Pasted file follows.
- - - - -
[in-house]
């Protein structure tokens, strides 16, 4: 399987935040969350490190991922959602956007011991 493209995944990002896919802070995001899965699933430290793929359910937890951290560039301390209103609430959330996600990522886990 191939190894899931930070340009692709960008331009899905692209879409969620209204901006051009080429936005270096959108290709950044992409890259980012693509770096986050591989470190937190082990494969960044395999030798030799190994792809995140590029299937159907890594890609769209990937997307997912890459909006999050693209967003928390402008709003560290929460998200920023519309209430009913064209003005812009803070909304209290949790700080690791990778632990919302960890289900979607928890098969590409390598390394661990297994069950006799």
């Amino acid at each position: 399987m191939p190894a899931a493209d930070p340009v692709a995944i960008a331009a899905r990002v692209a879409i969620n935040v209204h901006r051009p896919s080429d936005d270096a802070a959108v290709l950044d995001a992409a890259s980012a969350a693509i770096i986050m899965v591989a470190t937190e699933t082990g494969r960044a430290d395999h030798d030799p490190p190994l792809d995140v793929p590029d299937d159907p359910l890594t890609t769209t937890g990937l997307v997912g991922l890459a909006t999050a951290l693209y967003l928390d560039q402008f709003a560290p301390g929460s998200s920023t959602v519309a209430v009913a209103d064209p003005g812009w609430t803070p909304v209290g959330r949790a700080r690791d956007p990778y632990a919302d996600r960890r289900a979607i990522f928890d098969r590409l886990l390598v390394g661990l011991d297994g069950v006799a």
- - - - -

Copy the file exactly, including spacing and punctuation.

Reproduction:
[in-house]
């Protein structure tokens, strides 16, 4: 399987935040969350490190991922959602956007011991 493209995944990002896919802070995001899965699933430290793929359910937890951290560039301390209103609430959330996600990522886990 191939190894899931930070340009692709960008331009899905692209879409969620209204901006051009080429936005270096959108290709950044992409890259980012693509770096986050591989470190937190082990494969960044395999030798030799190994792809995140590029299937159907890594890609769209990937997307997912890459909006999050693209967003928390402008709003560290929460998200920023519309209430009913064209003005812009803070909304209290949790700080690791990778632990919302960890289900979607928890098969590409390598390394661990297994069950006799």
């Amino acid at each position: 399987m191939p190894a899931a493209d930070p340009v692709a995944i960008a331009a899905r990002v692209a879409i969620n935040v209204h901006r051009p896919s080429d936005d270096a802070a959108v290709l950044d995001a992409a890259s980012a969350a693509i770096i986050m899965v591989a470190t937190e699933t082990g494969r960044a430290d395999h030798d030799p490190p190994l792809d995140v793929p590029d299937d159907p359910l890594t890609t769209t937890g990937l997307v997912g991922l890459a909006t999050a951290l693209y967003l928390d560039q402008f709003a560290p301390g929460s998200s920023t959602v519309a209430v009913a209103d064209p003005g812009w609430t803070p909304v209290g959330r949790a700080r690791d956007p990778y632990a919302d996600r960890r289900a979607i990522f928890d098969r590409l886990l390598v390394g661990l011991d297994g069950v006799a």